Much Ado About Orthologs Consequences of Duplication and Speciation in Gene Evolution

Meeting Abstract

18-4  Friday, Jan. 4 10:45 – 11:00  Much Ado About Orthologs: Consequences of Duplication and Speciation in Gene Evolution DAVID, KT*; OAKS, JR; HALANYCH, KM; Auburn University; Auburn University; Auburn University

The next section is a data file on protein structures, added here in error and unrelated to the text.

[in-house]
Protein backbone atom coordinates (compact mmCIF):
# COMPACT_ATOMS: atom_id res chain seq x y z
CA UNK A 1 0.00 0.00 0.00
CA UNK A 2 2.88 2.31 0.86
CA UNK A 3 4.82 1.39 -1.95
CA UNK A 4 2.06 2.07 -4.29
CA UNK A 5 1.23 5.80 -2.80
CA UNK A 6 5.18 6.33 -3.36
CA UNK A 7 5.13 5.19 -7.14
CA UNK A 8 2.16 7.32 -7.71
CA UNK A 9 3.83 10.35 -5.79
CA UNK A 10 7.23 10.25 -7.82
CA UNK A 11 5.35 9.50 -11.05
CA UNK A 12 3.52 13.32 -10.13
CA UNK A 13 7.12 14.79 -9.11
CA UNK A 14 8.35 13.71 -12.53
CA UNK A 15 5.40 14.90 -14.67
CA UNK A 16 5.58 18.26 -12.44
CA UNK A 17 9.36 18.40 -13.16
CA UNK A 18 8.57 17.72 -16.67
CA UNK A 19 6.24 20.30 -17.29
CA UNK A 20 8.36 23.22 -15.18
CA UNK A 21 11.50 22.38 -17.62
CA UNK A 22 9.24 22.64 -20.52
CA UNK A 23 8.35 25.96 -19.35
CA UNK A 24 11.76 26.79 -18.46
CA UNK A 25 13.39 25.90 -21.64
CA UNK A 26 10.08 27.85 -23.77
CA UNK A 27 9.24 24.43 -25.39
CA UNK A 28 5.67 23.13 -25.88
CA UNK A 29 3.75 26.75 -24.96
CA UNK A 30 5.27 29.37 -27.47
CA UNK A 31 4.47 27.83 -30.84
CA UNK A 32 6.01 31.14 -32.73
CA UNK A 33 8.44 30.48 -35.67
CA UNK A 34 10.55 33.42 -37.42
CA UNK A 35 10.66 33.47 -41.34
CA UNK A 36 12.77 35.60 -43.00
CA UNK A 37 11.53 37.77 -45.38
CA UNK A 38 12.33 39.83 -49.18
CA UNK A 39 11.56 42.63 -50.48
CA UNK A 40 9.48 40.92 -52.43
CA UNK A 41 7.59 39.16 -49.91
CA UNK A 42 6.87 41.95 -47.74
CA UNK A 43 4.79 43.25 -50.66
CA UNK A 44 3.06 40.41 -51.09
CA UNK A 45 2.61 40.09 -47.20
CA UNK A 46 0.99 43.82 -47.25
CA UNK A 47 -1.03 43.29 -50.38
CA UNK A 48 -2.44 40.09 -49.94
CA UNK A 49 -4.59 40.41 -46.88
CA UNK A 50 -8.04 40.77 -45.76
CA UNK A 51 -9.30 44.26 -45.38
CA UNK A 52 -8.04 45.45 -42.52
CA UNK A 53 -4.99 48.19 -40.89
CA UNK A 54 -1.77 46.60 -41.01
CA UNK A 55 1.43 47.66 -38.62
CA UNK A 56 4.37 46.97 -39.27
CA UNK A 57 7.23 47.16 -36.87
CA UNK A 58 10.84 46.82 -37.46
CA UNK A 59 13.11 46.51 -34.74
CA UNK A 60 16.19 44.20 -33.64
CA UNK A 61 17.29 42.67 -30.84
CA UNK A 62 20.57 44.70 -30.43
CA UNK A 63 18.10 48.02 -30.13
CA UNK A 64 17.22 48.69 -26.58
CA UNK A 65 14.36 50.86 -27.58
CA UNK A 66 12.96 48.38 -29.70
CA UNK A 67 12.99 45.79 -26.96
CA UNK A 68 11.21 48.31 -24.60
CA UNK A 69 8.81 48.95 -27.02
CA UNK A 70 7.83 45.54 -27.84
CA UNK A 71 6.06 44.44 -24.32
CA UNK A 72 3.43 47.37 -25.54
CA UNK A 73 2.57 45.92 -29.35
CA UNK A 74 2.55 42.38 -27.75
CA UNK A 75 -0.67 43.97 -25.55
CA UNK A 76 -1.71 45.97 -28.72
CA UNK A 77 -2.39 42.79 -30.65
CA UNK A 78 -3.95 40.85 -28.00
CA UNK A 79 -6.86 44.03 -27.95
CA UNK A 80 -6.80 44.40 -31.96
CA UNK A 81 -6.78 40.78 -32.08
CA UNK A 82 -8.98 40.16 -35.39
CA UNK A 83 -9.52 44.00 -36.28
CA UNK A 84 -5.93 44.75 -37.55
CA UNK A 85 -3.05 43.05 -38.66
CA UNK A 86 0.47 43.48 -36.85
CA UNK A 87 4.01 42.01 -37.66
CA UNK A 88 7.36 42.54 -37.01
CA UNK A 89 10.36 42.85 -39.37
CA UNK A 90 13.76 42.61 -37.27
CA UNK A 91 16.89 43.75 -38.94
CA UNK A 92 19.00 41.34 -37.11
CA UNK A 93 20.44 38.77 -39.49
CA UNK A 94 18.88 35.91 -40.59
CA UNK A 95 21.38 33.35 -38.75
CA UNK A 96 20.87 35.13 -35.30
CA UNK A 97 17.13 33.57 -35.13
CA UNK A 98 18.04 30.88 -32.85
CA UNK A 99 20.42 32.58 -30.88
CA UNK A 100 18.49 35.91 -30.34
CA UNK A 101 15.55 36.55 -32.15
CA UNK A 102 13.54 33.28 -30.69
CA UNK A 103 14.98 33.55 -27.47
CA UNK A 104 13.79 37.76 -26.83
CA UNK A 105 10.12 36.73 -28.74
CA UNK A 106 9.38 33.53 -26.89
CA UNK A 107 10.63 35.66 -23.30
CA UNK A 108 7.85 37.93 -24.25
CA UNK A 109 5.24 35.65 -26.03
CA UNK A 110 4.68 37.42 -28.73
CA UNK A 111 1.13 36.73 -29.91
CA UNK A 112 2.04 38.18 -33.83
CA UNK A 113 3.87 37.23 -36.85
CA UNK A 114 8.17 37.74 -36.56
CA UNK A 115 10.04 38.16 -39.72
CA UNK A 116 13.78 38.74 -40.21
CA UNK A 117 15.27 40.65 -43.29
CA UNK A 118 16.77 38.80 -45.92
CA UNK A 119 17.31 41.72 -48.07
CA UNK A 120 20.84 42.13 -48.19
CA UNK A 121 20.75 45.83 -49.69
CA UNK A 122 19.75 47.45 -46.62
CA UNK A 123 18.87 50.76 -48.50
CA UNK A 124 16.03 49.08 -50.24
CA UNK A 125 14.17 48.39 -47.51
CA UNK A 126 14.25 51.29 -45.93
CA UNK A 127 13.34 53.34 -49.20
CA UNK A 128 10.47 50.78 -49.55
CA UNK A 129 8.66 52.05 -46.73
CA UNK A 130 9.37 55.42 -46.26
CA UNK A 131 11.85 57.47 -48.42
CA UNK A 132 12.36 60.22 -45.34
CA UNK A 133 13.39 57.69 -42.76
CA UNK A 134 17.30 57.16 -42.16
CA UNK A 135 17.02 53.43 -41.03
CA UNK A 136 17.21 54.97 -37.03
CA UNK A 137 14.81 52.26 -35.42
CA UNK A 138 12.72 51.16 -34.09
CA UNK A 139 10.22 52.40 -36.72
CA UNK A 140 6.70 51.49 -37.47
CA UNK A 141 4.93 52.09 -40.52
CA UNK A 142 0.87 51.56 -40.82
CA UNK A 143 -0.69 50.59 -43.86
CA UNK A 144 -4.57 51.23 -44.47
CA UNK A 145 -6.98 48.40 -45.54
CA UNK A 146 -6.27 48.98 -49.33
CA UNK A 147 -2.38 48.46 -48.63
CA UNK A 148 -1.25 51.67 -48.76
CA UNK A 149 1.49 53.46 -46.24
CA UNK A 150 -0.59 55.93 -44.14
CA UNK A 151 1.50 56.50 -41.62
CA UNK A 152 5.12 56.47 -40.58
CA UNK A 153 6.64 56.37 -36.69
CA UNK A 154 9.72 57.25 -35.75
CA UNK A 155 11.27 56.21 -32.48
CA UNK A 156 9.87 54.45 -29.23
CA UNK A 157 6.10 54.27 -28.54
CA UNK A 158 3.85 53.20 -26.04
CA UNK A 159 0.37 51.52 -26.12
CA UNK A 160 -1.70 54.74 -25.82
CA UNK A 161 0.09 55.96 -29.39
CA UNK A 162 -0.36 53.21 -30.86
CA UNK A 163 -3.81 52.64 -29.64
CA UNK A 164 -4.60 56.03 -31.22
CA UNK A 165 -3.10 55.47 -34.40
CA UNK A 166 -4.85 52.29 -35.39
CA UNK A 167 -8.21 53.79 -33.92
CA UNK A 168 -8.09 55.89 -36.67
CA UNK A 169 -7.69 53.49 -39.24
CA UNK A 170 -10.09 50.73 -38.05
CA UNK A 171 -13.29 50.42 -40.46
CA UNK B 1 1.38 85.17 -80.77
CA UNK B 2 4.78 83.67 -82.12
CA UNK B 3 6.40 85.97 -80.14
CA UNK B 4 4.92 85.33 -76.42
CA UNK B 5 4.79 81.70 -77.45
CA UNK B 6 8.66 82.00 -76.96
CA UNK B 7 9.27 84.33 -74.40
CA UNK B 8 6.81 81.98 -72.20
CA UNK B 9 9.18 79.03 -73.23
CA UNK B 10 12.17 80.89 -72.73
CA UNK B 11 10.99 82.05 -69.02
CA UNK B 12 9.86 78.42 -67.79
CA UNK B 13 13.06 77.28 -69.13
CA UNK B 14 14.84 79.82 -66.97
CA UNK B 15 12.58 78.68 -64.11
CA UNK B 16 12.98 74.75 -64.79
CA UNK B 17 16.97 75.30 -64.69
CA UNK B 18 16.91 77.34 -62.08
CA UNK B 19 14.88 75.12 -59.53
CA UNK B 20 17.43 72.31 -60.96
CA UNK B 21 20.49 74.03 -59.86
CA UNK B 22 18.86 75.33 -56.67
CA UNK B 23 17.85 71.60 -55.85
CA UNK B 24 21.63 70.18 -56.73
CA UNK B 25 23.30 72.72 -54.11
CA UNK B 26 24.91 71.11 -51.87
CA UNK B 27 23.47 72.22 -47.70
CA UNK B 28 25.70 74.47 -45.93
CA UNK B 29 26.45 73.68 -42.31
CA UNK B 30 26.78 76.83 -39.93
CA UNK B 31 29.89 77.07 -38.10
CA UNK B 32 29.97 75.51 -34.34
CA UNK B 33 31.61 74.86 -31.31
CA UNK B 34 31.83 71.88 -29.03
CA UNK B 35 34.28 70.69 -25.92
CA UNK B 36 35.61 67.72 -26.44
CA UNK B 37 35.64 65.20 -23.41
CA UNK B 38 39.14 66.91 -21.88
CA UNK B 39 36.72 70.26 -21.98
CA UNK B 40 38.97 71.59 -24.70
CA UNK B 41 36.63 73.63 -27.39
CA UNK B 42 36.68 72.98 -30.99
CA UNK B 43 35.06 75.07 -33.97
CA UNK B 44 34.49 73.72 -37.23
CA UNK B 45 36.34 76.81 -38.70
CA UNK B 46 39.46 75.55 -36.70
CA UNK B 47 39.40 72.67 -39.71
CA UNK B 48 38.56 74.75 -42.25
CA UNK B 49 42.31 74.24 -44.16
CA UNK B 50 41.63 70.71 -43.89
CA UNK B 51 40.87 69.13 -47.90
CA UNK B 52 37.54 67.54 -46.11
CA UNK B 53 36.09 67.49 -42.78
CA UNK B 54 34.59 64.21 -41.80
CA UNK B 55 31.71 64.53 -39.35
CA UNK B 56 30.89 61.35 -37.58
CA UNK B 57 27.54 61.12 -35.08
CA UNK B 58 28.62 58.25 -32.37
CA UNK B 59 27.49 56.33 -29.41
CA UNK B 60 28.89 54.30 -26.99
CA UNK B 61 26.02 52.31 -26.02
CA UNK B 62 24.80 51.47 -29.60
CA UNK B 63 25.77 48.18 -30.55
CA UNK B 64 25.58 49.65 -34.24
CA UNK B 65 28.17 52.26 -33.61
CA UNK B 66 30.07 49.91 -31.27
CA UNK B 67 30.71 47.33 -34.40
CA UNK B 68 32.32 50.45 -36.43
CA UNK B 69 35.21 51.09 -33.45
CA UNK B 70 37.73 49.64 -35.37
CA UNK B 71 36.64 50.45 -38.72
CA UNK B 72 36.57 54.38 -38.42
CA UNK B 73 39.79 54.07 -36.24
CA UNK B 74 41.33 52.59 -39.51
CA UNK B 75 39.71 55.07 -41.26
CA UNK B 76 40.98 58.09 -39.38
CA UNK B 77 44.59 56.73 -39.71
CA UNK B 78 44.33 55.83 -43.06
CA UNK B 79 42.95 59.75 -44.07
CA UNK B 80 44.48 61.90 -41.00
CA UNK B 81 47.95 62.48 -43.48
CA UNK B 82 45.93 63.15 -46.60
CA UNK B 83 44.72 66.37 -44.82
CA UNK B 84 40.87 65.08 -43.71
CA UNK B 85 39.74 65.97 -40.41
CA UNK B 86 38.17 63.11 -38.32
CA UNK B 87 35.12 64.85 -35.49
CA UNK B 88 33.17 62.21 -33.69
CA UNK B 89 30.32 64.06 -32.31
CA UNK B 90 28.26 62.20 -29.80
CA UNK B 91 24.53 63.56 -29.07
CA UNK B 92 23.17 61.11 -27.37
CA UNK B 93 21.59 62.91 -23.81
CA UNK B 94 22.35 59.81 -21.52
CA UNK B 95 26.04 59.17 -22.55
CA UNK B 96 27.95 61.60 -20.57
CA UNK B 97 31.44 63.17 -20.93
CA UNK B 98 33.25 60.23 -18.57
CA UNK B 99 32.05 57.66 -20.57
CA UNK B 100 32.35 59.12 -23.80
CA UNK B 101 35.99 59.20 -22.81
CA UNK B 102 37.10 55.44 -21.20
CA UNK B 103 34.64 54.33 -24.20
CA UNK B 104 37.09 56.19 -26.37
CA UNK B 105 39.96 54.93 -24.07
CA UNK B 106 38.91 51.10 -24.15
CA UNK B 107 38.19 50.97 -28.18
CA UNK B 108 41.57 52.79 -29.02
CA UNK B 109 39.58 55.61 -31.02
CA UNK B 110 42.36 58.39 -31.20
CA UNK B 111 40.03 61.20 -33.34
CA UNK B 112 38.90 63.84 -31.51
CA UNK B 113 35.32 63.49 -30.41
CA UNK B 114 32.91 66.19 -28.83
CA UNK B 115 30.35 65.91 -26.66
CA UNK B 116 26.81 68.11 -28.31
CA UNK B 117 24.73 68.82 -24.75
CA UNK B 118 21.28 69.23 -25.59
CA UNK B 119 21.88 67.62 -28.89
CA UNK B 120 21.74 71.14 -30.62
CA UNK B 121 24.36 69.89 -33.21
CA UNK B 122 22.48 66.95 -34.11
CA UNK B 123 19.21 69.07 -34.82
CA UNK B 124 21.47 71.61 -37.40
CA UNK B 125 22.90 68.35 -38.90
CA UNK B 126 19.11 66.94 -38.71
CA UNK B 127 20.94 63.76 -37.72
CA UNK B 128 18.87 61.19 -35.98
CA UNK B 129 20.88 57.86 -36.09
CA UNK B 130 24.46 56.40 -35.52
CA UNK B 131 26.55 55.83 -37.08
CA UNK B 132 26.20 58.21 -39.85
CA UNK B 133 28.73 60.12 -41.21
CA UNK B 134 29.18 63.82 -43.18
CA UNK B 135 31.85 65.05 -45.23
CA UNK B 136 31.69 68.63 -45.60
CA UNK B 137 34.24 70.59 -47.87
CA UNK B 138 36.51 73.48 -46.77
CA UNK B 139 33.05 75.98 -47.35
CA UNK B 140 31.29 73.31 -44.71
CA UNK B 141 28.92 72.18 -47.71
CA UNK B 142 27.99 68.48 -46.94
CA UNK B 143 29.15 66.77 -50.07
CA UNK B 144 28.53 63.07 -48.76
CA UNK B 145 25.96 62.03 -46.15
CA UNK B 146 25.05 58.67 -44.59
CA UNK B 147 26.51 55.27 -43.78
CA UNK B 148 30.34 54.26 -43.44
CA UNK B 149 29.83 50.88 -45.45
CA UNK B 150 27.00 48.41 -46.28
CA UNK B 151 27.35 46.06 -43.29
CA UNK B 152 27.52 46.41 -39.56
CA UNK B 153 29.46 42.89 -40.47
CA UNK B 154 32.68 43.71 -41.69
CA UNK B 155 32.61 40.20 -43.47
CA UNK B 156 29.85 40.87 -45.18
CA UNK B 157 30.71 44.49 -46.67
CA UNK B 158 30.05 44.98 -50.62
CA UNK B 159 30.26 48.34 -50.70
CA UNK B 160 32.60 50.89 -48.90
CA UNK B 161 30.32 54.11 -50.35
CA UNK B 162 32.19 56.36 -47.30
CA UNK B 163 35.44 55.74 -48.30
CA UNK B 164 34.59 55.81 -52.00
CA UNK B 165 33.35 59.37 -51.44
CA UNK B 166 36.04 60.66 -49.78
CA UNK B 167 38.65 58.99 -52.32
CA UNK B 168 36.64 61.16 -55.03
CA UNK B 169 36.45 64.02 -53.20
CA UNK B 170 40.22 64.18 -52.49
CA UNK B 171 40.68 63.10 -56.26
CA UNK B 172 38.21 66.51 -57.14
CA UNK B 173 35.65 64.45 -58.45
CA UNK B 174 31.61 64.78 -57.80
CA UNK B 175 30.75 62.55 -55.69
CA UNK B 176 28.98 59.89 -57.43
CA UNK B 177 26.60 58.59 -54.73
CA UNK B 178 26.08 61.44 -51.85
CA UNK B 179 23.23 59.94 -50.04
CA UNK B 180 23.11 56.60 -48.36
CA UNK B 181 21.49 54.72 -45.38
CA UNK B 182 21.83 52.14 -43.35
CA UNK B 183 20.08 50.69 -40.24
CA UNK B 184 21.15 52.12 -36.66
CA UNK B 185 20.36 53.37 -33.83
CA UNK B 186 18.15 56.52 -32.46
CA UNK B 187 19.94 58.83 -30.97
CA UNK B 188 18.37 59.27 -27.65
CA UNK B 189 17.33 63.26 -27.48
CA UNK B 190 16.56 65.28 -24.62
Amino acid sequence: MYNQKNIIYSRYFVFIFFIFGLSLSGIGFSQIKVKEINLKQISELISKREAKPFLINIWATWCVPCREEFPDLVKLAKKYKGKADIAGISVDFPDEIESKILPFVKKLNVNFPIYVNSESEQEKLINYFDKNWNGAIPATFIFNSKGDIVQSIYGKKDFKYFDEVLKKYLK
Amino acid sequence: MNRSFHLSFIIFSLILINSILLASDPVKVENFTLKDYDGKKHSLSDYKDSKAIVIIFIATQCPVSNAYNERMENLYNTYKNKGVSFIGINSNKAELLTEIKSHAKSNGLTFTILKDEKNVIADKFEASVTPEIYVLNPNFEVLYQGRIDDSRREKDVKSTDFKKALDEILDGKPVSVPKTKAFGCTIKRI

In eukaryotic lineages, genes typically replicate through either speciation or gene duplication events. After a speciation event, resulting gene copies (orthologs) are generally expected to maintain similar evolutionary rates, as function is typically conserved. After a duplication event, however, resulting gene copies (paralogs) may differ in evolutionary rates and a broader set of possible fates may be realized, including partial (subfunctionalization) or complete loss of function (nonfunctionalization), as well as gain of new function (neofunctionalization) in at least one of the descendant copies. Many popular gene annotation databases indirectly assume conservation of substitution rates between orthologs and divergence of rates between paralogs. Unfortunately, studies which explicitly compare evolutionary processes between speciation and duplication events are rare and conflicting. To provide an empirical framework of ortholog/paralog evolution, we estimated the rate ratio of nonsynonymous to synonymous substitutions (dN/dS) of 213,808 branches in 8,470 gene trees across 77 vertebrate taxa. Overall, we found lineages descended from speciation events had significantly (p<0.001) more similar dN/dS ratios to one another than did lineages descended from duplication events. However, there are several branches near the base of the vertebrate tree where we either do not recover significant differences between change in dN/dS between orthologous and paralogous branches or find significant support for the opposite hypothesis: more similar dN/dS ratios between paralogous branches than orthologous branches. We discuss possible interpretations of this surprising result and conclude that orthologous relationships are often, but not always, associated with more conserved evolutionary rates than paralogous relationships.

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